“Mom, you know that you can’t read that book to Ana.” As if to emphasize my point, four psychedelic butterflies zoomed down the hallway, careening off of walls and knocking down pictures.

“Why not?” Mom asked as she helped me rehang the family photo we took when Ana was two. Once we had returned safely to the kitchen, Mom continued to lobby me to let her read to her granddaughter, a book of modern fairytales in her hand. She opened it up and started pointing to pictures rendered in soothing pastel colors. “The dragon is friendly. See, she’s helping the Princess light a campfire, not burning down a village or anything.”

“And what do you think will happen when Princess Ana imagines a friendly dragon helping her light a campfire in her bedroom?”

Mom hesitated for a moment.

“Oh, Ana’s a smart girl, she wouldn’t . . .”

“She’s four, Mom. Smart has nothing to do with it.”

“Still, it’s such a nice book . . .”

“You remember what happened with the Very Hungry Caterpillar.”

Mom sighed. She knew I was right. When she’d read the book about a perfectly friendly but famished caterpillar to Ana a year before, my sweet little girl had shown us her powers for the first time. A four foot long supernatural caterpillar ate holes through Mom’s couch, kitchen cabinets, and walls. Fortunately, Mom’s home owner’s insurance policy covered the damage, but filing that claim wasn’t easy. And the damage would have been a lot worse if the caterpillar had wings and breathed fire.

“She was only three then.” Mom looked beaten, but not quite ready to give up. “Maybe she’s learned to control it better.”

I laughed.

“Mom, yesterday I spent four hours cleaning up slime trails left by slugs the size of Great Danes. Ana was on top of the lead slug, yelling ‘giddy-up’ as they slid out of her room, down the hallway, and into the kitchen. Where they ate my fern. All because of a nature show Ana found on TV. We’ve now unplugged all of the televisions.”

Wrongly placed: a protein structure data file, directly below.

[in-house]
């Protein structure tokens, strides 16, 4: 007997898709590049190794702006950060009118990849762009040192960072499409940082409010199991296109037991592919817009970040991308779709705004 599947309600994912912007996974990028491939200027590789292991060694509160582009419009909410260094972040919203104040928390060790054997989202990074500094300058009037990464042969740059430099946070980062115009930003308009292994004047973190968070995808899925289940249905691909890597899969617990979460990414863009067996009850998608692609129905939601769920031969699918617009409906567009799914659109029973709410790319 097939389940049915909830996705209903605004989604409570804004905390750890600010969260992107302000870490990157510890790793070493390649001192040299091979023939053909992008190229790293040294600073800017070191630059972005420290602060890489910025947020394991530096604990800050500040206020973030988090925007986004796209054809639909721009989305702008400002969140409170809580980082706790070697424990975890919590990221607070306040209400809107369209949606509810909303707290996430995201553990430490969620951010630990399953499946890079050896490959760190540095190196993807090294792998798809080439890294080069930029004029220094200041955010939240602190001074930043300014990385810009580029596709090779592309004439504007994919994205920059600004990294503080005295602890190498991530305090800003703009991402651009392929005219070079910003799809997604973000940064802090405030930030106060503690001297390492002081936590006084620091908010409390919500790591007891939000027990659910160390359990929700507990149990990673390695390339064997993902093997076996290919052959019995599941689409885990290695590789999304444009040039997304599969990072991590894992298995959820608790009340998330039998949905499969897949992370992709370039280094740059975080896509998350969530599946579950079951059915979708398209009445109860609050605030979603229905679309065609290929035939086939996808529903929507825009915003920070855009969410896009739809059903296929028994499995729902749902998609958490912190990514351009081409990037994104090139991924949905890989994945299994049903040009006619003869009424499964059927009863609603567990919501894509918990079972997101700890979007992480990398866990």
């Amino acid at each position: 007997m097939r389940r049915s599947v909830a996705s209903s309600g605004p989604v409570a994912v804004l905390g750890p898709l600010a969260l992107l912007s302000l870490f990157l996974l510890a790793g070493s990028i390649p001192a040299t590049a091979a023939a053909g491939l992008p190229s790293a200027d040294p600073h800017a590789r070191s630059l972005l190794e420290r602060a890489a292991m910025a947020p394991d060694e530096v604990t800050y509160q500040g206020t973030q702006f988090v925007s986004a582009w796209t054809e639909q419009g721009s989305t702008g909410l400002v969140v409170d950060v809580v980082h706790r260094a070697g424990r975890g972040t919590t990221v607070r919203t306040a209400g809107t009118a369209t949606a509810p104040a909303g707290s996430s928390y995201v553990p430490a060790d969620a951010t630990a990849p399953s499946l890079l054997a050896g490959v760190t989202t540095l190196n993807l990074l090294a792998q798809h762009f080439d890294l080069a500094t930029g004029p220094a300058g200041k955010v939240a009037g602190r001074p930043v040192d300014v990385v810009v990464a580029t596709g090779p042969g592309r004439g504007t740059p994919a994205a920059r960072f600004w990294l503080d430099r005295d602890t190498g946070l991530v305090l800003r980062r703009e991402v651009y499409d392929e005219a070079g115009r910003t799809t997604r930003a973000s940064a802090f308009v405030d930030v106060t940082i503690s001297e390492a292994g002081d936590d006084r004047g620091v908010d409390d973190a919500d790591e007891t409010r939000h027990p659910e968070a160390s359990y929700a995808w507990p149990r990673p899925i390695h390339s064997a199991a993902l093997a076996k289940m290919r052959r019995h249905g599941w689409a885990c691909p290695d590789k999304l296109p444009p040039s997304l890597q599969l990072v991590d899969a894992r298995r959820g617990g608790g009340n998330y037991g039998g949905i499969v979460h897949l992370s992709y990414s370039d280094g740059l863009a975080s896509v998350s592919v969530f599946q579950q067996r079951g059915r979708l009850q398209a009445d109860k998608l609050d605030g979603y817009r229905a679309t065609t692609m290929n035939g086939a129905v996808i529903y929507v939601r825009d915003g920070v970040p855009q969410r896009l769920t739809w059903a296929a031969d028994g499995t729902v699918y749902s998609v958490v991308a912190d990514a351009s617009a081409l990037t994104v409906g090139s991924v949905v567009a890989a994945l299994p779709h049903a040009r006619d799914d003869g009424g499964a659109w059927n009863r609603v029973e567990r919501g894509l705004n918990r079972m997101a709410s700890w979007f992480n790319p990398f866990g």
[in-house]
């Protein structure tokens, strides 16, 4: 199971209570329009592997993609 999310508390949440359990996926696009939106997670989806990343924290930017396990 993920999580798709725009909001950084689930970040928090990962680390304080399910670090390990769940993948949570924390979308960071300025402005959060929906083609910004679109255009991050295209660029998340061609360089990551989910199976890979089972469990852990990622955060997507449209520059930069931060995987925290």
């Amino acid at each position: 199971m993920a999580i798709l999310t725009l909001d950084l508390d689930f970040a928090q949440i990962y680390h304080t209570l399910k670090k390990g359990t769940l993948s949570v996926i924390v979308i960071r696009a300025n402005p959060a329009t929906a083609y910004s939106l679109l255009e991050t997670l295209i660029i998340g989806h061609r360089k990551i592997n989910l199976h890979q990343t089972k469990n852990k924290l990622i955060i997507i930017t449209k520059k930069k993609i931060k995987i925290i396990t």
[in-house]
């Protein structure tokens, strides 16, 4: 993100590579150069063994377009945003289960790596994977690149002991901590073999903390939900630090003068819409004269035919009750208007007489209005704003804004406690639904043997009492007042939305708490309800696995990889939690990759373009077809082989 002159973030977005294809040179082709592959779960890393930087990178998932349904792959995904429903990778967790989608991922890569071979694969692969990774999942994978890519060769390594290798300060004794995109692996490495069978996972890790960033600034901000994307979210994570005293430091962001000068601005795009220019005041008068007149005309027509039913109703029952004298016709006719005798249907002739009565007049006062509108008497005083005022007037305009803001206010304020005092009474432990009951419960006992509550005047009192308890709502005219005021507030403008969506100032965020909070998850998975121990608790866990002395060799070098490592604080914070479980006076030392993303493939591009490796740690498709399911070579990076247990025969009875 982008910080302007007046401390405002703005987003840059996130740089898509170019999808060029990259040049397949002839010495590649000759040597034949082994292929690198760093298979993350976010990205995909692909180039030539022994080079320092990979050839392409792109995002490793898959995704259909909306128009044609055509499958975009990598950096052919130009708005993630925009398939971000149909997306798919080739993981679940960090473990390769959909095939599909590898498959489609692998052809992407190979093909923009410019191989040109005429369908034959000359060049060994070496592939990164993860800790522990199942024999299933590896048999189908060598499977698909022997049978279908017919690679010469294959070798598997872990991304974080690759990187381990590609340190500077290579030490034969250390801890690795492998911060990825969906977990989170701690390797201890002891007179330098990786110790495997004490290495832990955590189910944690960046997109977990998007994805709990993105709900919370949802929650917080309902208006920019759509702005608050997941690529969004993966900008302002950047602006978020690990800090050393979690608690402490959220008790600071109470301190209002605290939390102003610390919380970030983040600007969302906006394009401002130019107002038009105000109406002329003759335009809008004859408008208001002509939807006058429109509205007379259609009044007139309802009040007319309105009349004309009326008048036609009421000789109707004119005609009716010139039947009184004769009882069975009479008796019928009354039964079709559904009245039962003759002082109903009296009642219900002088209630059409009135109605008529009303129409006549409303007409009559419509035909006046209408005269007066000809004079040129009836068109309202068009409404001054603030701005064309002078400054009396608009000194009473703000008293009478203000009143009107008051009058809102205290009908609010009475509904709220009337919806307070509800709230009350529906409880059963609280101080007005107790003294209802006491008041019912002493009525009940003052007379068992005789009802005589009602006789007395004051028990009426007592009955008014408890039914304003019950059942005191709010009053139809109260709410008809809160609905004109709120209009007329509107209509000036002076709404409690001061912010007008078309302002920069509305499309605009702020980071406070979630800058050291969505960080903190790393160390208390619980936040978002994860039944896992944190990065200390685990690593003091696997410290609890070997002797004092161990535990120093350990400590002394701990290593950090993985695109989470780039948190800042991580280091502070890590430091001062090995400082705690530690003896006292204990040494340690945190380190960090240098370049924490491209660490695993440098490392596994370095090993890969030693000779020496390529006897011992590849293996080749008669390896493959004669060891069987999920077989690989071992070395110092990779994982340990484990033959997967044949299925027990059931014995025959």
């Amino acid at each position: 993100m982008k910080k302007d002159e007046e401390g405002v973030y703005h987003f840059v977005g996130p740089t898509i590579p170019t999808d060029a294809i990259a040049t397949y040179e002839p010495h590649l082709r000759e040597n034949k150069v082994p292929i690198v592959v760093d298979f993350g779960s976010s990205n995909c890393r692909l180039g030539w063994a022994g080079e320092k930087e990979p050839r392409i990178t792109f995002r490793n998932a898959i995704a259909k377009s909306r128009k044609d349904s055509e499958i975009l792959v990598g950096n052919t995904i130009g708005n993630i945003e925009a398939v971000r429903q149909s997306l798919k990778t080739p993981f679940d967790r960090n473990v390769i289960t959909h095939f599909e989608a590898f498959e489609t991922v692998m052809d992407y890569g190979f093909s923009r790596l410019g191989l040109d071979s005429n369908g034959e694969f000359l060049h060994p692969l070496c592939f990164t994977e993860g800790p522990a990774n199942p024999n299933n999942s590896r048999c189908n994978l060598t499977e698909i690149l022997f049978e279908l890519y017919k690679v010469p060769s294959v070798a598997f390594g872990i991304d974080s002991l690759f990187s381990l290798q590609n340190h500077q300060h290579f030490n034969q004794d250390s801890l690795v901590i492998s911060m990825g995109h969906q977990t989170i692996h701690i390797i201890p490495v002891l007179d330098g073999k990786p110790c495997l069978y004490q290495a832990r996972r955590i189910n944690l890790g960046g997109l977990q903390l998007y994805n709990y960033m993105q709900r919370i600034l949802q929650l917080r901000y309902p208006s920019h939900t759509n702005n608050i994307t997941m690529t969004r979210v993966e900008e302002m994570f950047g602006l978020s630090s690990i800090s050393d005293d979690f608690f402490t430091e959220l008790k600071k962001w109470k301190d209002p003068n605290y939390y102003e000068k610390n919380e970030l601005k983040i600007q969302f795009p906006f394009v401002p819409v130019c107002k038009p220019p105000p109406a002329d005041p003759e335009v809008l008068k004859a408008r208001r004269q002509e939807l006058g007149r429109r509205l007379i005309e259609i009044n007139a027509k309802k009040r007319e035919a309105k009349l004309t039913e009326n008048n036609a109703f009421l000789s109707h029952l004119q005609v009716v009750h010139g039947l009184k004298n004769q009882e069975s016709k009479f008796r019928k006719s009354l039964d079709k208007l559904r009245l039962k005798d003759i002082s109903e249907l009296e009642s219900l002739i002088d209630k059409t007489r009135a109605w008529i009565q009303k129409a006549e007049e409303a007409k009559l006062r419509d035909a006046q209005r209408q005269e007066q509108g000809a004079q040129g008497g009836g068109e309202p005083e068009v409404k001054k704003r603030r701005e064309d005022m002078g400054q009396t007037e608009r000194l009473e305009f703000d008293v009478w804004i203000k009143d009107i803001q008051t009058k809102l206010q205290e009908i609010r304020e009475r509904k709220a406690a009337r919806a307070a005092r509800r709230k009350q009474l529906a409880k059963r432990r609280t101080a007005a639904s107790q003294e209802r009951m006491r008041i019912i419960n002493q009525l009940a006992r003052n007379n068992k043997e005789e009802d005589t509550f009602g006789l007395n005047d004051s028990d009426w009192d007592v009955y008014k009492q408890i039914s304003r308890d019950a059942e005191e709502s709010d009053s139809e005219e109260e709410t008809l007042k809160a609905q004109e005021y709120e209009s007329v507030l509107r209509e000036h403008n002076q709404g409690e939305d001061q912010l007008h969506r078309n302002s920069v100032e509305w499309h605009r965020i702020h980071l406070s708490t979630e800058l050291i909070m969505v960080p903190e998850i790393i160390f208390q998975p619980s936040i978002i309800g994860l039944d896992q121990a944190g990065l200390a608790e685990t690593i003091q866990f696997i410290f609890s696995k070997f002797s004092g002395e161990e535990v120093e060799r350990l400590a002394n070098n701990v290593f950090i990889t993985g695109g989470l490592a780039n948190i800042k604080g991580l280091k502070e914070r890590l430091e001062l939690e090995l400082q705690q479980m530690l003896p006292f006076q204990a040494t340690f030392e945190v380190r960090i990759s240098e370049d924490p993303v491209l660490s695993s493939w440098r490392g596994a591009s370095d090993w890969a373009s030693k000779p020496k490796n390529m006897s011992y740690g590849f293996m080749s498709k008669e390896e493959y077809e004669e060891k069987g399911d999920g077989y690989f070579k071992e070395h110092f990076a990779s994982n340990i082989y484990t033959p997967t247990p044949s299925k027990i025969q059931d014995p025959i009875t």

“Well, too much television is bad for children . . .”

“And fire breathing dragons are bad for children, too, Mom, even if the dragons are trying to be nice. You’re not reading her that book, or any other book with remotely dangerous animals in them. They only give her ideas.”

Mom looked thoughtful for a moment before she answered me.

“But she loves animals so much! She’s always going to have ideas about animals. The little cute animals, the scary animals, the real animals, the made up animals. She loves them all! And they all can turn out to be dangerous, even the ones we think are harmless. I mean, you wouldn’t think a caterpillar would be so dangerous, would you?”

“Not generally, no, but a caterpillar with a super power for eating is a different thing entirely.”

“And slugs don’t seem so dangerous either.”

“Like I said, these weren’t your average garden slugs. Apparently the show did a lot of super close-ups, so the slugs Ana imagined were big enough to ride.”

“Well, I’m just saying that it seems like they’re all dangerous in their own way. Maybe we just need to give Ana plenty of practice making them safer.”

I didn’t want to admit that Mom had a point, even though she did.

“Tell you what, Mom. Maybe you can read that book to her in the summer. In a metal boat. In the middle of a lake.”

Mom smiled.

“It’s a date!”

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